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Home, Sweet Home!

And so the journey ends…I have finally returned home and sitting here comfortably in Wandsworth, London, I am a world away from the life I’ve led over the past two months.  Team Le Cheile achieved what it set out to do, reaching the South Pole safely on 3rd January 2009.  Over 41 days we faced most of the conditions that Antarctica was able to throw at us, including white-outs with viciously chilling winds (wind chill of minus 45c or more) where we could see virtually no further than our skis and couldn’t even tell which way was up, to gloriously sunny days with no wind and balmy temperatures of -8c. 

The hardest part of the journey was definitely being away from my wife Anne and my son Conor – our reunion was a happy one indeed. Conor even remembered me, despite a bushy beard! Being away from home was made much easier though by a great team, so my thanks again to Eric, Doug, Jeremy and Luc – I couldn’t have asked for better travelling companions.  Congrats to Jeremy who heroically decided to kite back from the Pole – he returned to Patriot Hills a few days ago.

Hello too to some other intrepid Polar travellers, with whom we shared a beer (okay, several) at base camp in Patriot Hills: Ross Maxwell, Steve Gates, Kari Gundeso, who all also man-hauled their way fromthe coast to the Pole and to Mark Langridge, who succeeded in a solo-unsupported trip from coast to Pole. 

It would be very easy to return from a journey like this and claim to be a new man, a different person, but that wouldn’t be true in my case. A fair assessment is that I’ve confirmed a few things about myself and have reassessed some of my priorities. But sadly for everyone concerned, I’m still pretty much the same old me! My only real philosophical insight (and even this is not particularly original), is that we determine the sort of people we are by the choices we make and we determine the lives we lead by the way in which we bring about those choices. (As you can see from the rubbish I’m talking, I’m still the same me.) 

I have however returned a changed man – having shed some 24 pounds over the course of the journey, despite consuming in excess of 6,000 calories a day; I have also grown a rather bushy beard, which, because it matches my hair colour, has the effect of making me look older than my dad! Anne can’t work out if she prefers the ruggedness of the beard or the ‘youthful’(!) charm of a clean-cut. Conor is very definite – he loves tugging the beard, so to humour him it will probably stay on another week.

Again, many many thanks to everyone who sent messages of support – your kind words really did help!  And huge thanks too to all of you who sent donations to our charity SPARKS, which does such great work for children’s medical research. Contributions are still coming in, which is fabulous, and once the dust has settled we will have raised over £20,000 – a tremendous amount, which will be put to great use by SPARKS. 

I hope to see as many of you as possible over the next few weeks. In the meantime I have plenty of photos from the journey, some of which I’ll be able to upload to the site in the next few days, so please check back for those.

- DH

Still waiting for planes

The team camped outside the Amundsen-Scott base at the Pole for several days, before being flown back to Patriot Hills base camp on the Antarctic coast last Tuesday. Daragh’s original flight from Chile back to the UK was booked for today, arriving at Heathrow on Monday 12th, but unfortunately he remains at Patriot Hills for the time being, waiting for the wind to die down enough for a plane to land and fly the team back to Chile.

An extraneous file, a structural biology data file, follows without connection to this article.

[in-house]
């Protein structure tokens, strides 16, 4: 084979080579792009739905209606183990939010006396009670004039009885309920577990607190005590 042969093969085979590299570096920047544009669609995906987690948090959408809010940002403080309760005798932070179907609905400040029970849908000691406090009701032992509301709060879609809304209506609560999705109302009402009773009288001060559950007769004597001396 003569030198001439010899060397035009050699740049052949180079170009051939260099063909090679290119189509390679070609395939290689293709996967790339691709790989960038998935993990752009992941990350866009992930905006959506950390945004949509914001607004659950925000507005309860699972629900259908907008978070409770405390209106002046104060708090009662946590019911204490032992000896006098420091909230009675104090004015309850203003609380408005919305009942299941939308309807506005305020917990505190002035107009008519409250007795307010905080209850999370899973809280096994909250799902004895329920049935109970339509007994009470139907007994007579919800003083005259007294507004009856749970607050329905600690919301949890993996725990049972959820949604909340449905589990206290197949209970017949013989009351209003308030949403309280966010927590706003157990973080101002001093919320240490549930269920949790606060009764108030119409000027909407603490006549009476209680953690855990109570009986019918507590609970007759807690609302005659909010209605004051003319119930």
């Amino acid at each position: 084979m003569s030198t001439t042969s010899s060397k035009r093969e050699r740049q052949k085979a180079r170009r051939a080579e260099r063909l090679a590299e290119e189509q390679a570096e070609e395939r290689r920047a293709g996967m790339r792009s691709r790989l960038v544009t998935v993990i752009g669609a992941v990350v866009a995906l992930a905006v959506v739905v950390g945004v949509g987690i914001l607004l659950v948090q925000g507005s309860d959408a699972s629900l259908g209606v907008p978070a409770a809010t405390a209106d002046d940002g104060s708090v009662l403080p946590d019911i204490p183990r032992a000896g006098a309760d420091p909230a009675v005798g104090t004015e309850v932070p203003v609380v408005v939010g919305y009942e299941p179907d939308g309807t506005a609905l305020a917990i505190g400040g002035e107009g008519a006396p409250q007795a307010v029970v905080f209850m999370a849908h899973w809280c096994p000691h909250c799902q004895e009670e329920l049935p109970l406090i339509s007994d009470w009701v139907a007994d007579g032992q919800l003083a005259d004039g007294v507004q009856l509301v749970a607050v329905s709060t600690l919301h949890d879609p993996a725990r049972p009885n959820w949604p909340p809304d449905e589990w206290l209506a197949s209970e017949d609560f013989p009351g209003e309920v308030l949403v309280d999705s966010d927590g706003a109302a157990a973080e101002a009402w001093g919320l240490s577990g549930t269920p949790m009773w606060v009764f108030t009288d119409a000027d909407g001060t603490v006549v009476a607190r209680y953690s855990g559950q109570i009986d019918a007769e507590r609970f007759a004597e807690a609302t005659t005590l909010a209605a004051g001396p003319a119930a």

The landing runway at Patriot Hills is at the southern tip of Antarctica’s highest range of mountains and the winds funnel down with great force. This keeps the runway free from snow, but also means the wind needs to be below 20 knots (I think) for a plane to land.

When we spoke on Saturday, Daragh was expecting it to be several more days before this happened and I have postponed his flights home accordingly. I will also need to buy fresh ‘Welcome Home’ helium balloons, although Conor is getting his money’s-worth from the ones we already have!

The positives of being at base camp are that the team can rest and eat, and as Daragh pointed out, although they are still living on the ice in tents, they are extremely comfortable compared with what has gone before! A down-side, however, is that their cold-related injuries – frost-bite plus unspecified cold-induced damage to knees and thighs – are of course not healing yet. I don’t honestly think they will really begin to recuperate properly until they are back in a normal climate.

The other issue is boredom and not knowing how long they need to wait. Daragh can receive email though, so I have passed all of the messages from our hotmail and the visitor book through to the email at Patriot Hills. Thank you from me for all the lovely messages, and many more thanks from Daragh, who will be reading them and thinking of everyone back home until the weather improves. Unfortunately he can’t reply, so it’s one-way traffic at the moment.

On Tuesday Jeremy remained at the Pole, having chosen to undertake the return journey by kite and waiting for better visibility before setting out. (Blog from 1st January has more info.) I previously thought this would take him about 10 days – that is actually the minimum time. He can only use the kite when visibility is good (unlike Team Le Chiele, who perfected the shouting method of navigation) so the time needed could be anything between 10 days and four weeks.

And a photo!

I will try to get a more professional link here, but in the meantime you can see a photo of Team Le Cheile arriving at the Pole by going to www.gigapan.org and searching for ‘Le Cheile’. The photos were taken by someone working at the Pole. It first appears as a long, thin and very distant shot (I think it’s several pictures side by side), but if you click on the part you want to see, a tool appears over on the left for you to zoom in.

And in case you don’t recognise him(!), Daragh is the man on the far right, wearing blue.

- AH

From Daragh

Antarctica is a land of paradoxes: beautiful yet fiercely cruel, vast yet defined by its detail. Today, standing at 90 degrees south – literally the end of the earth – I have at least reconciled one of the paradoxes: that it is possible for individuals, humbled by her power, to travel through this land and, with her leave, enjoy a moment of triumph.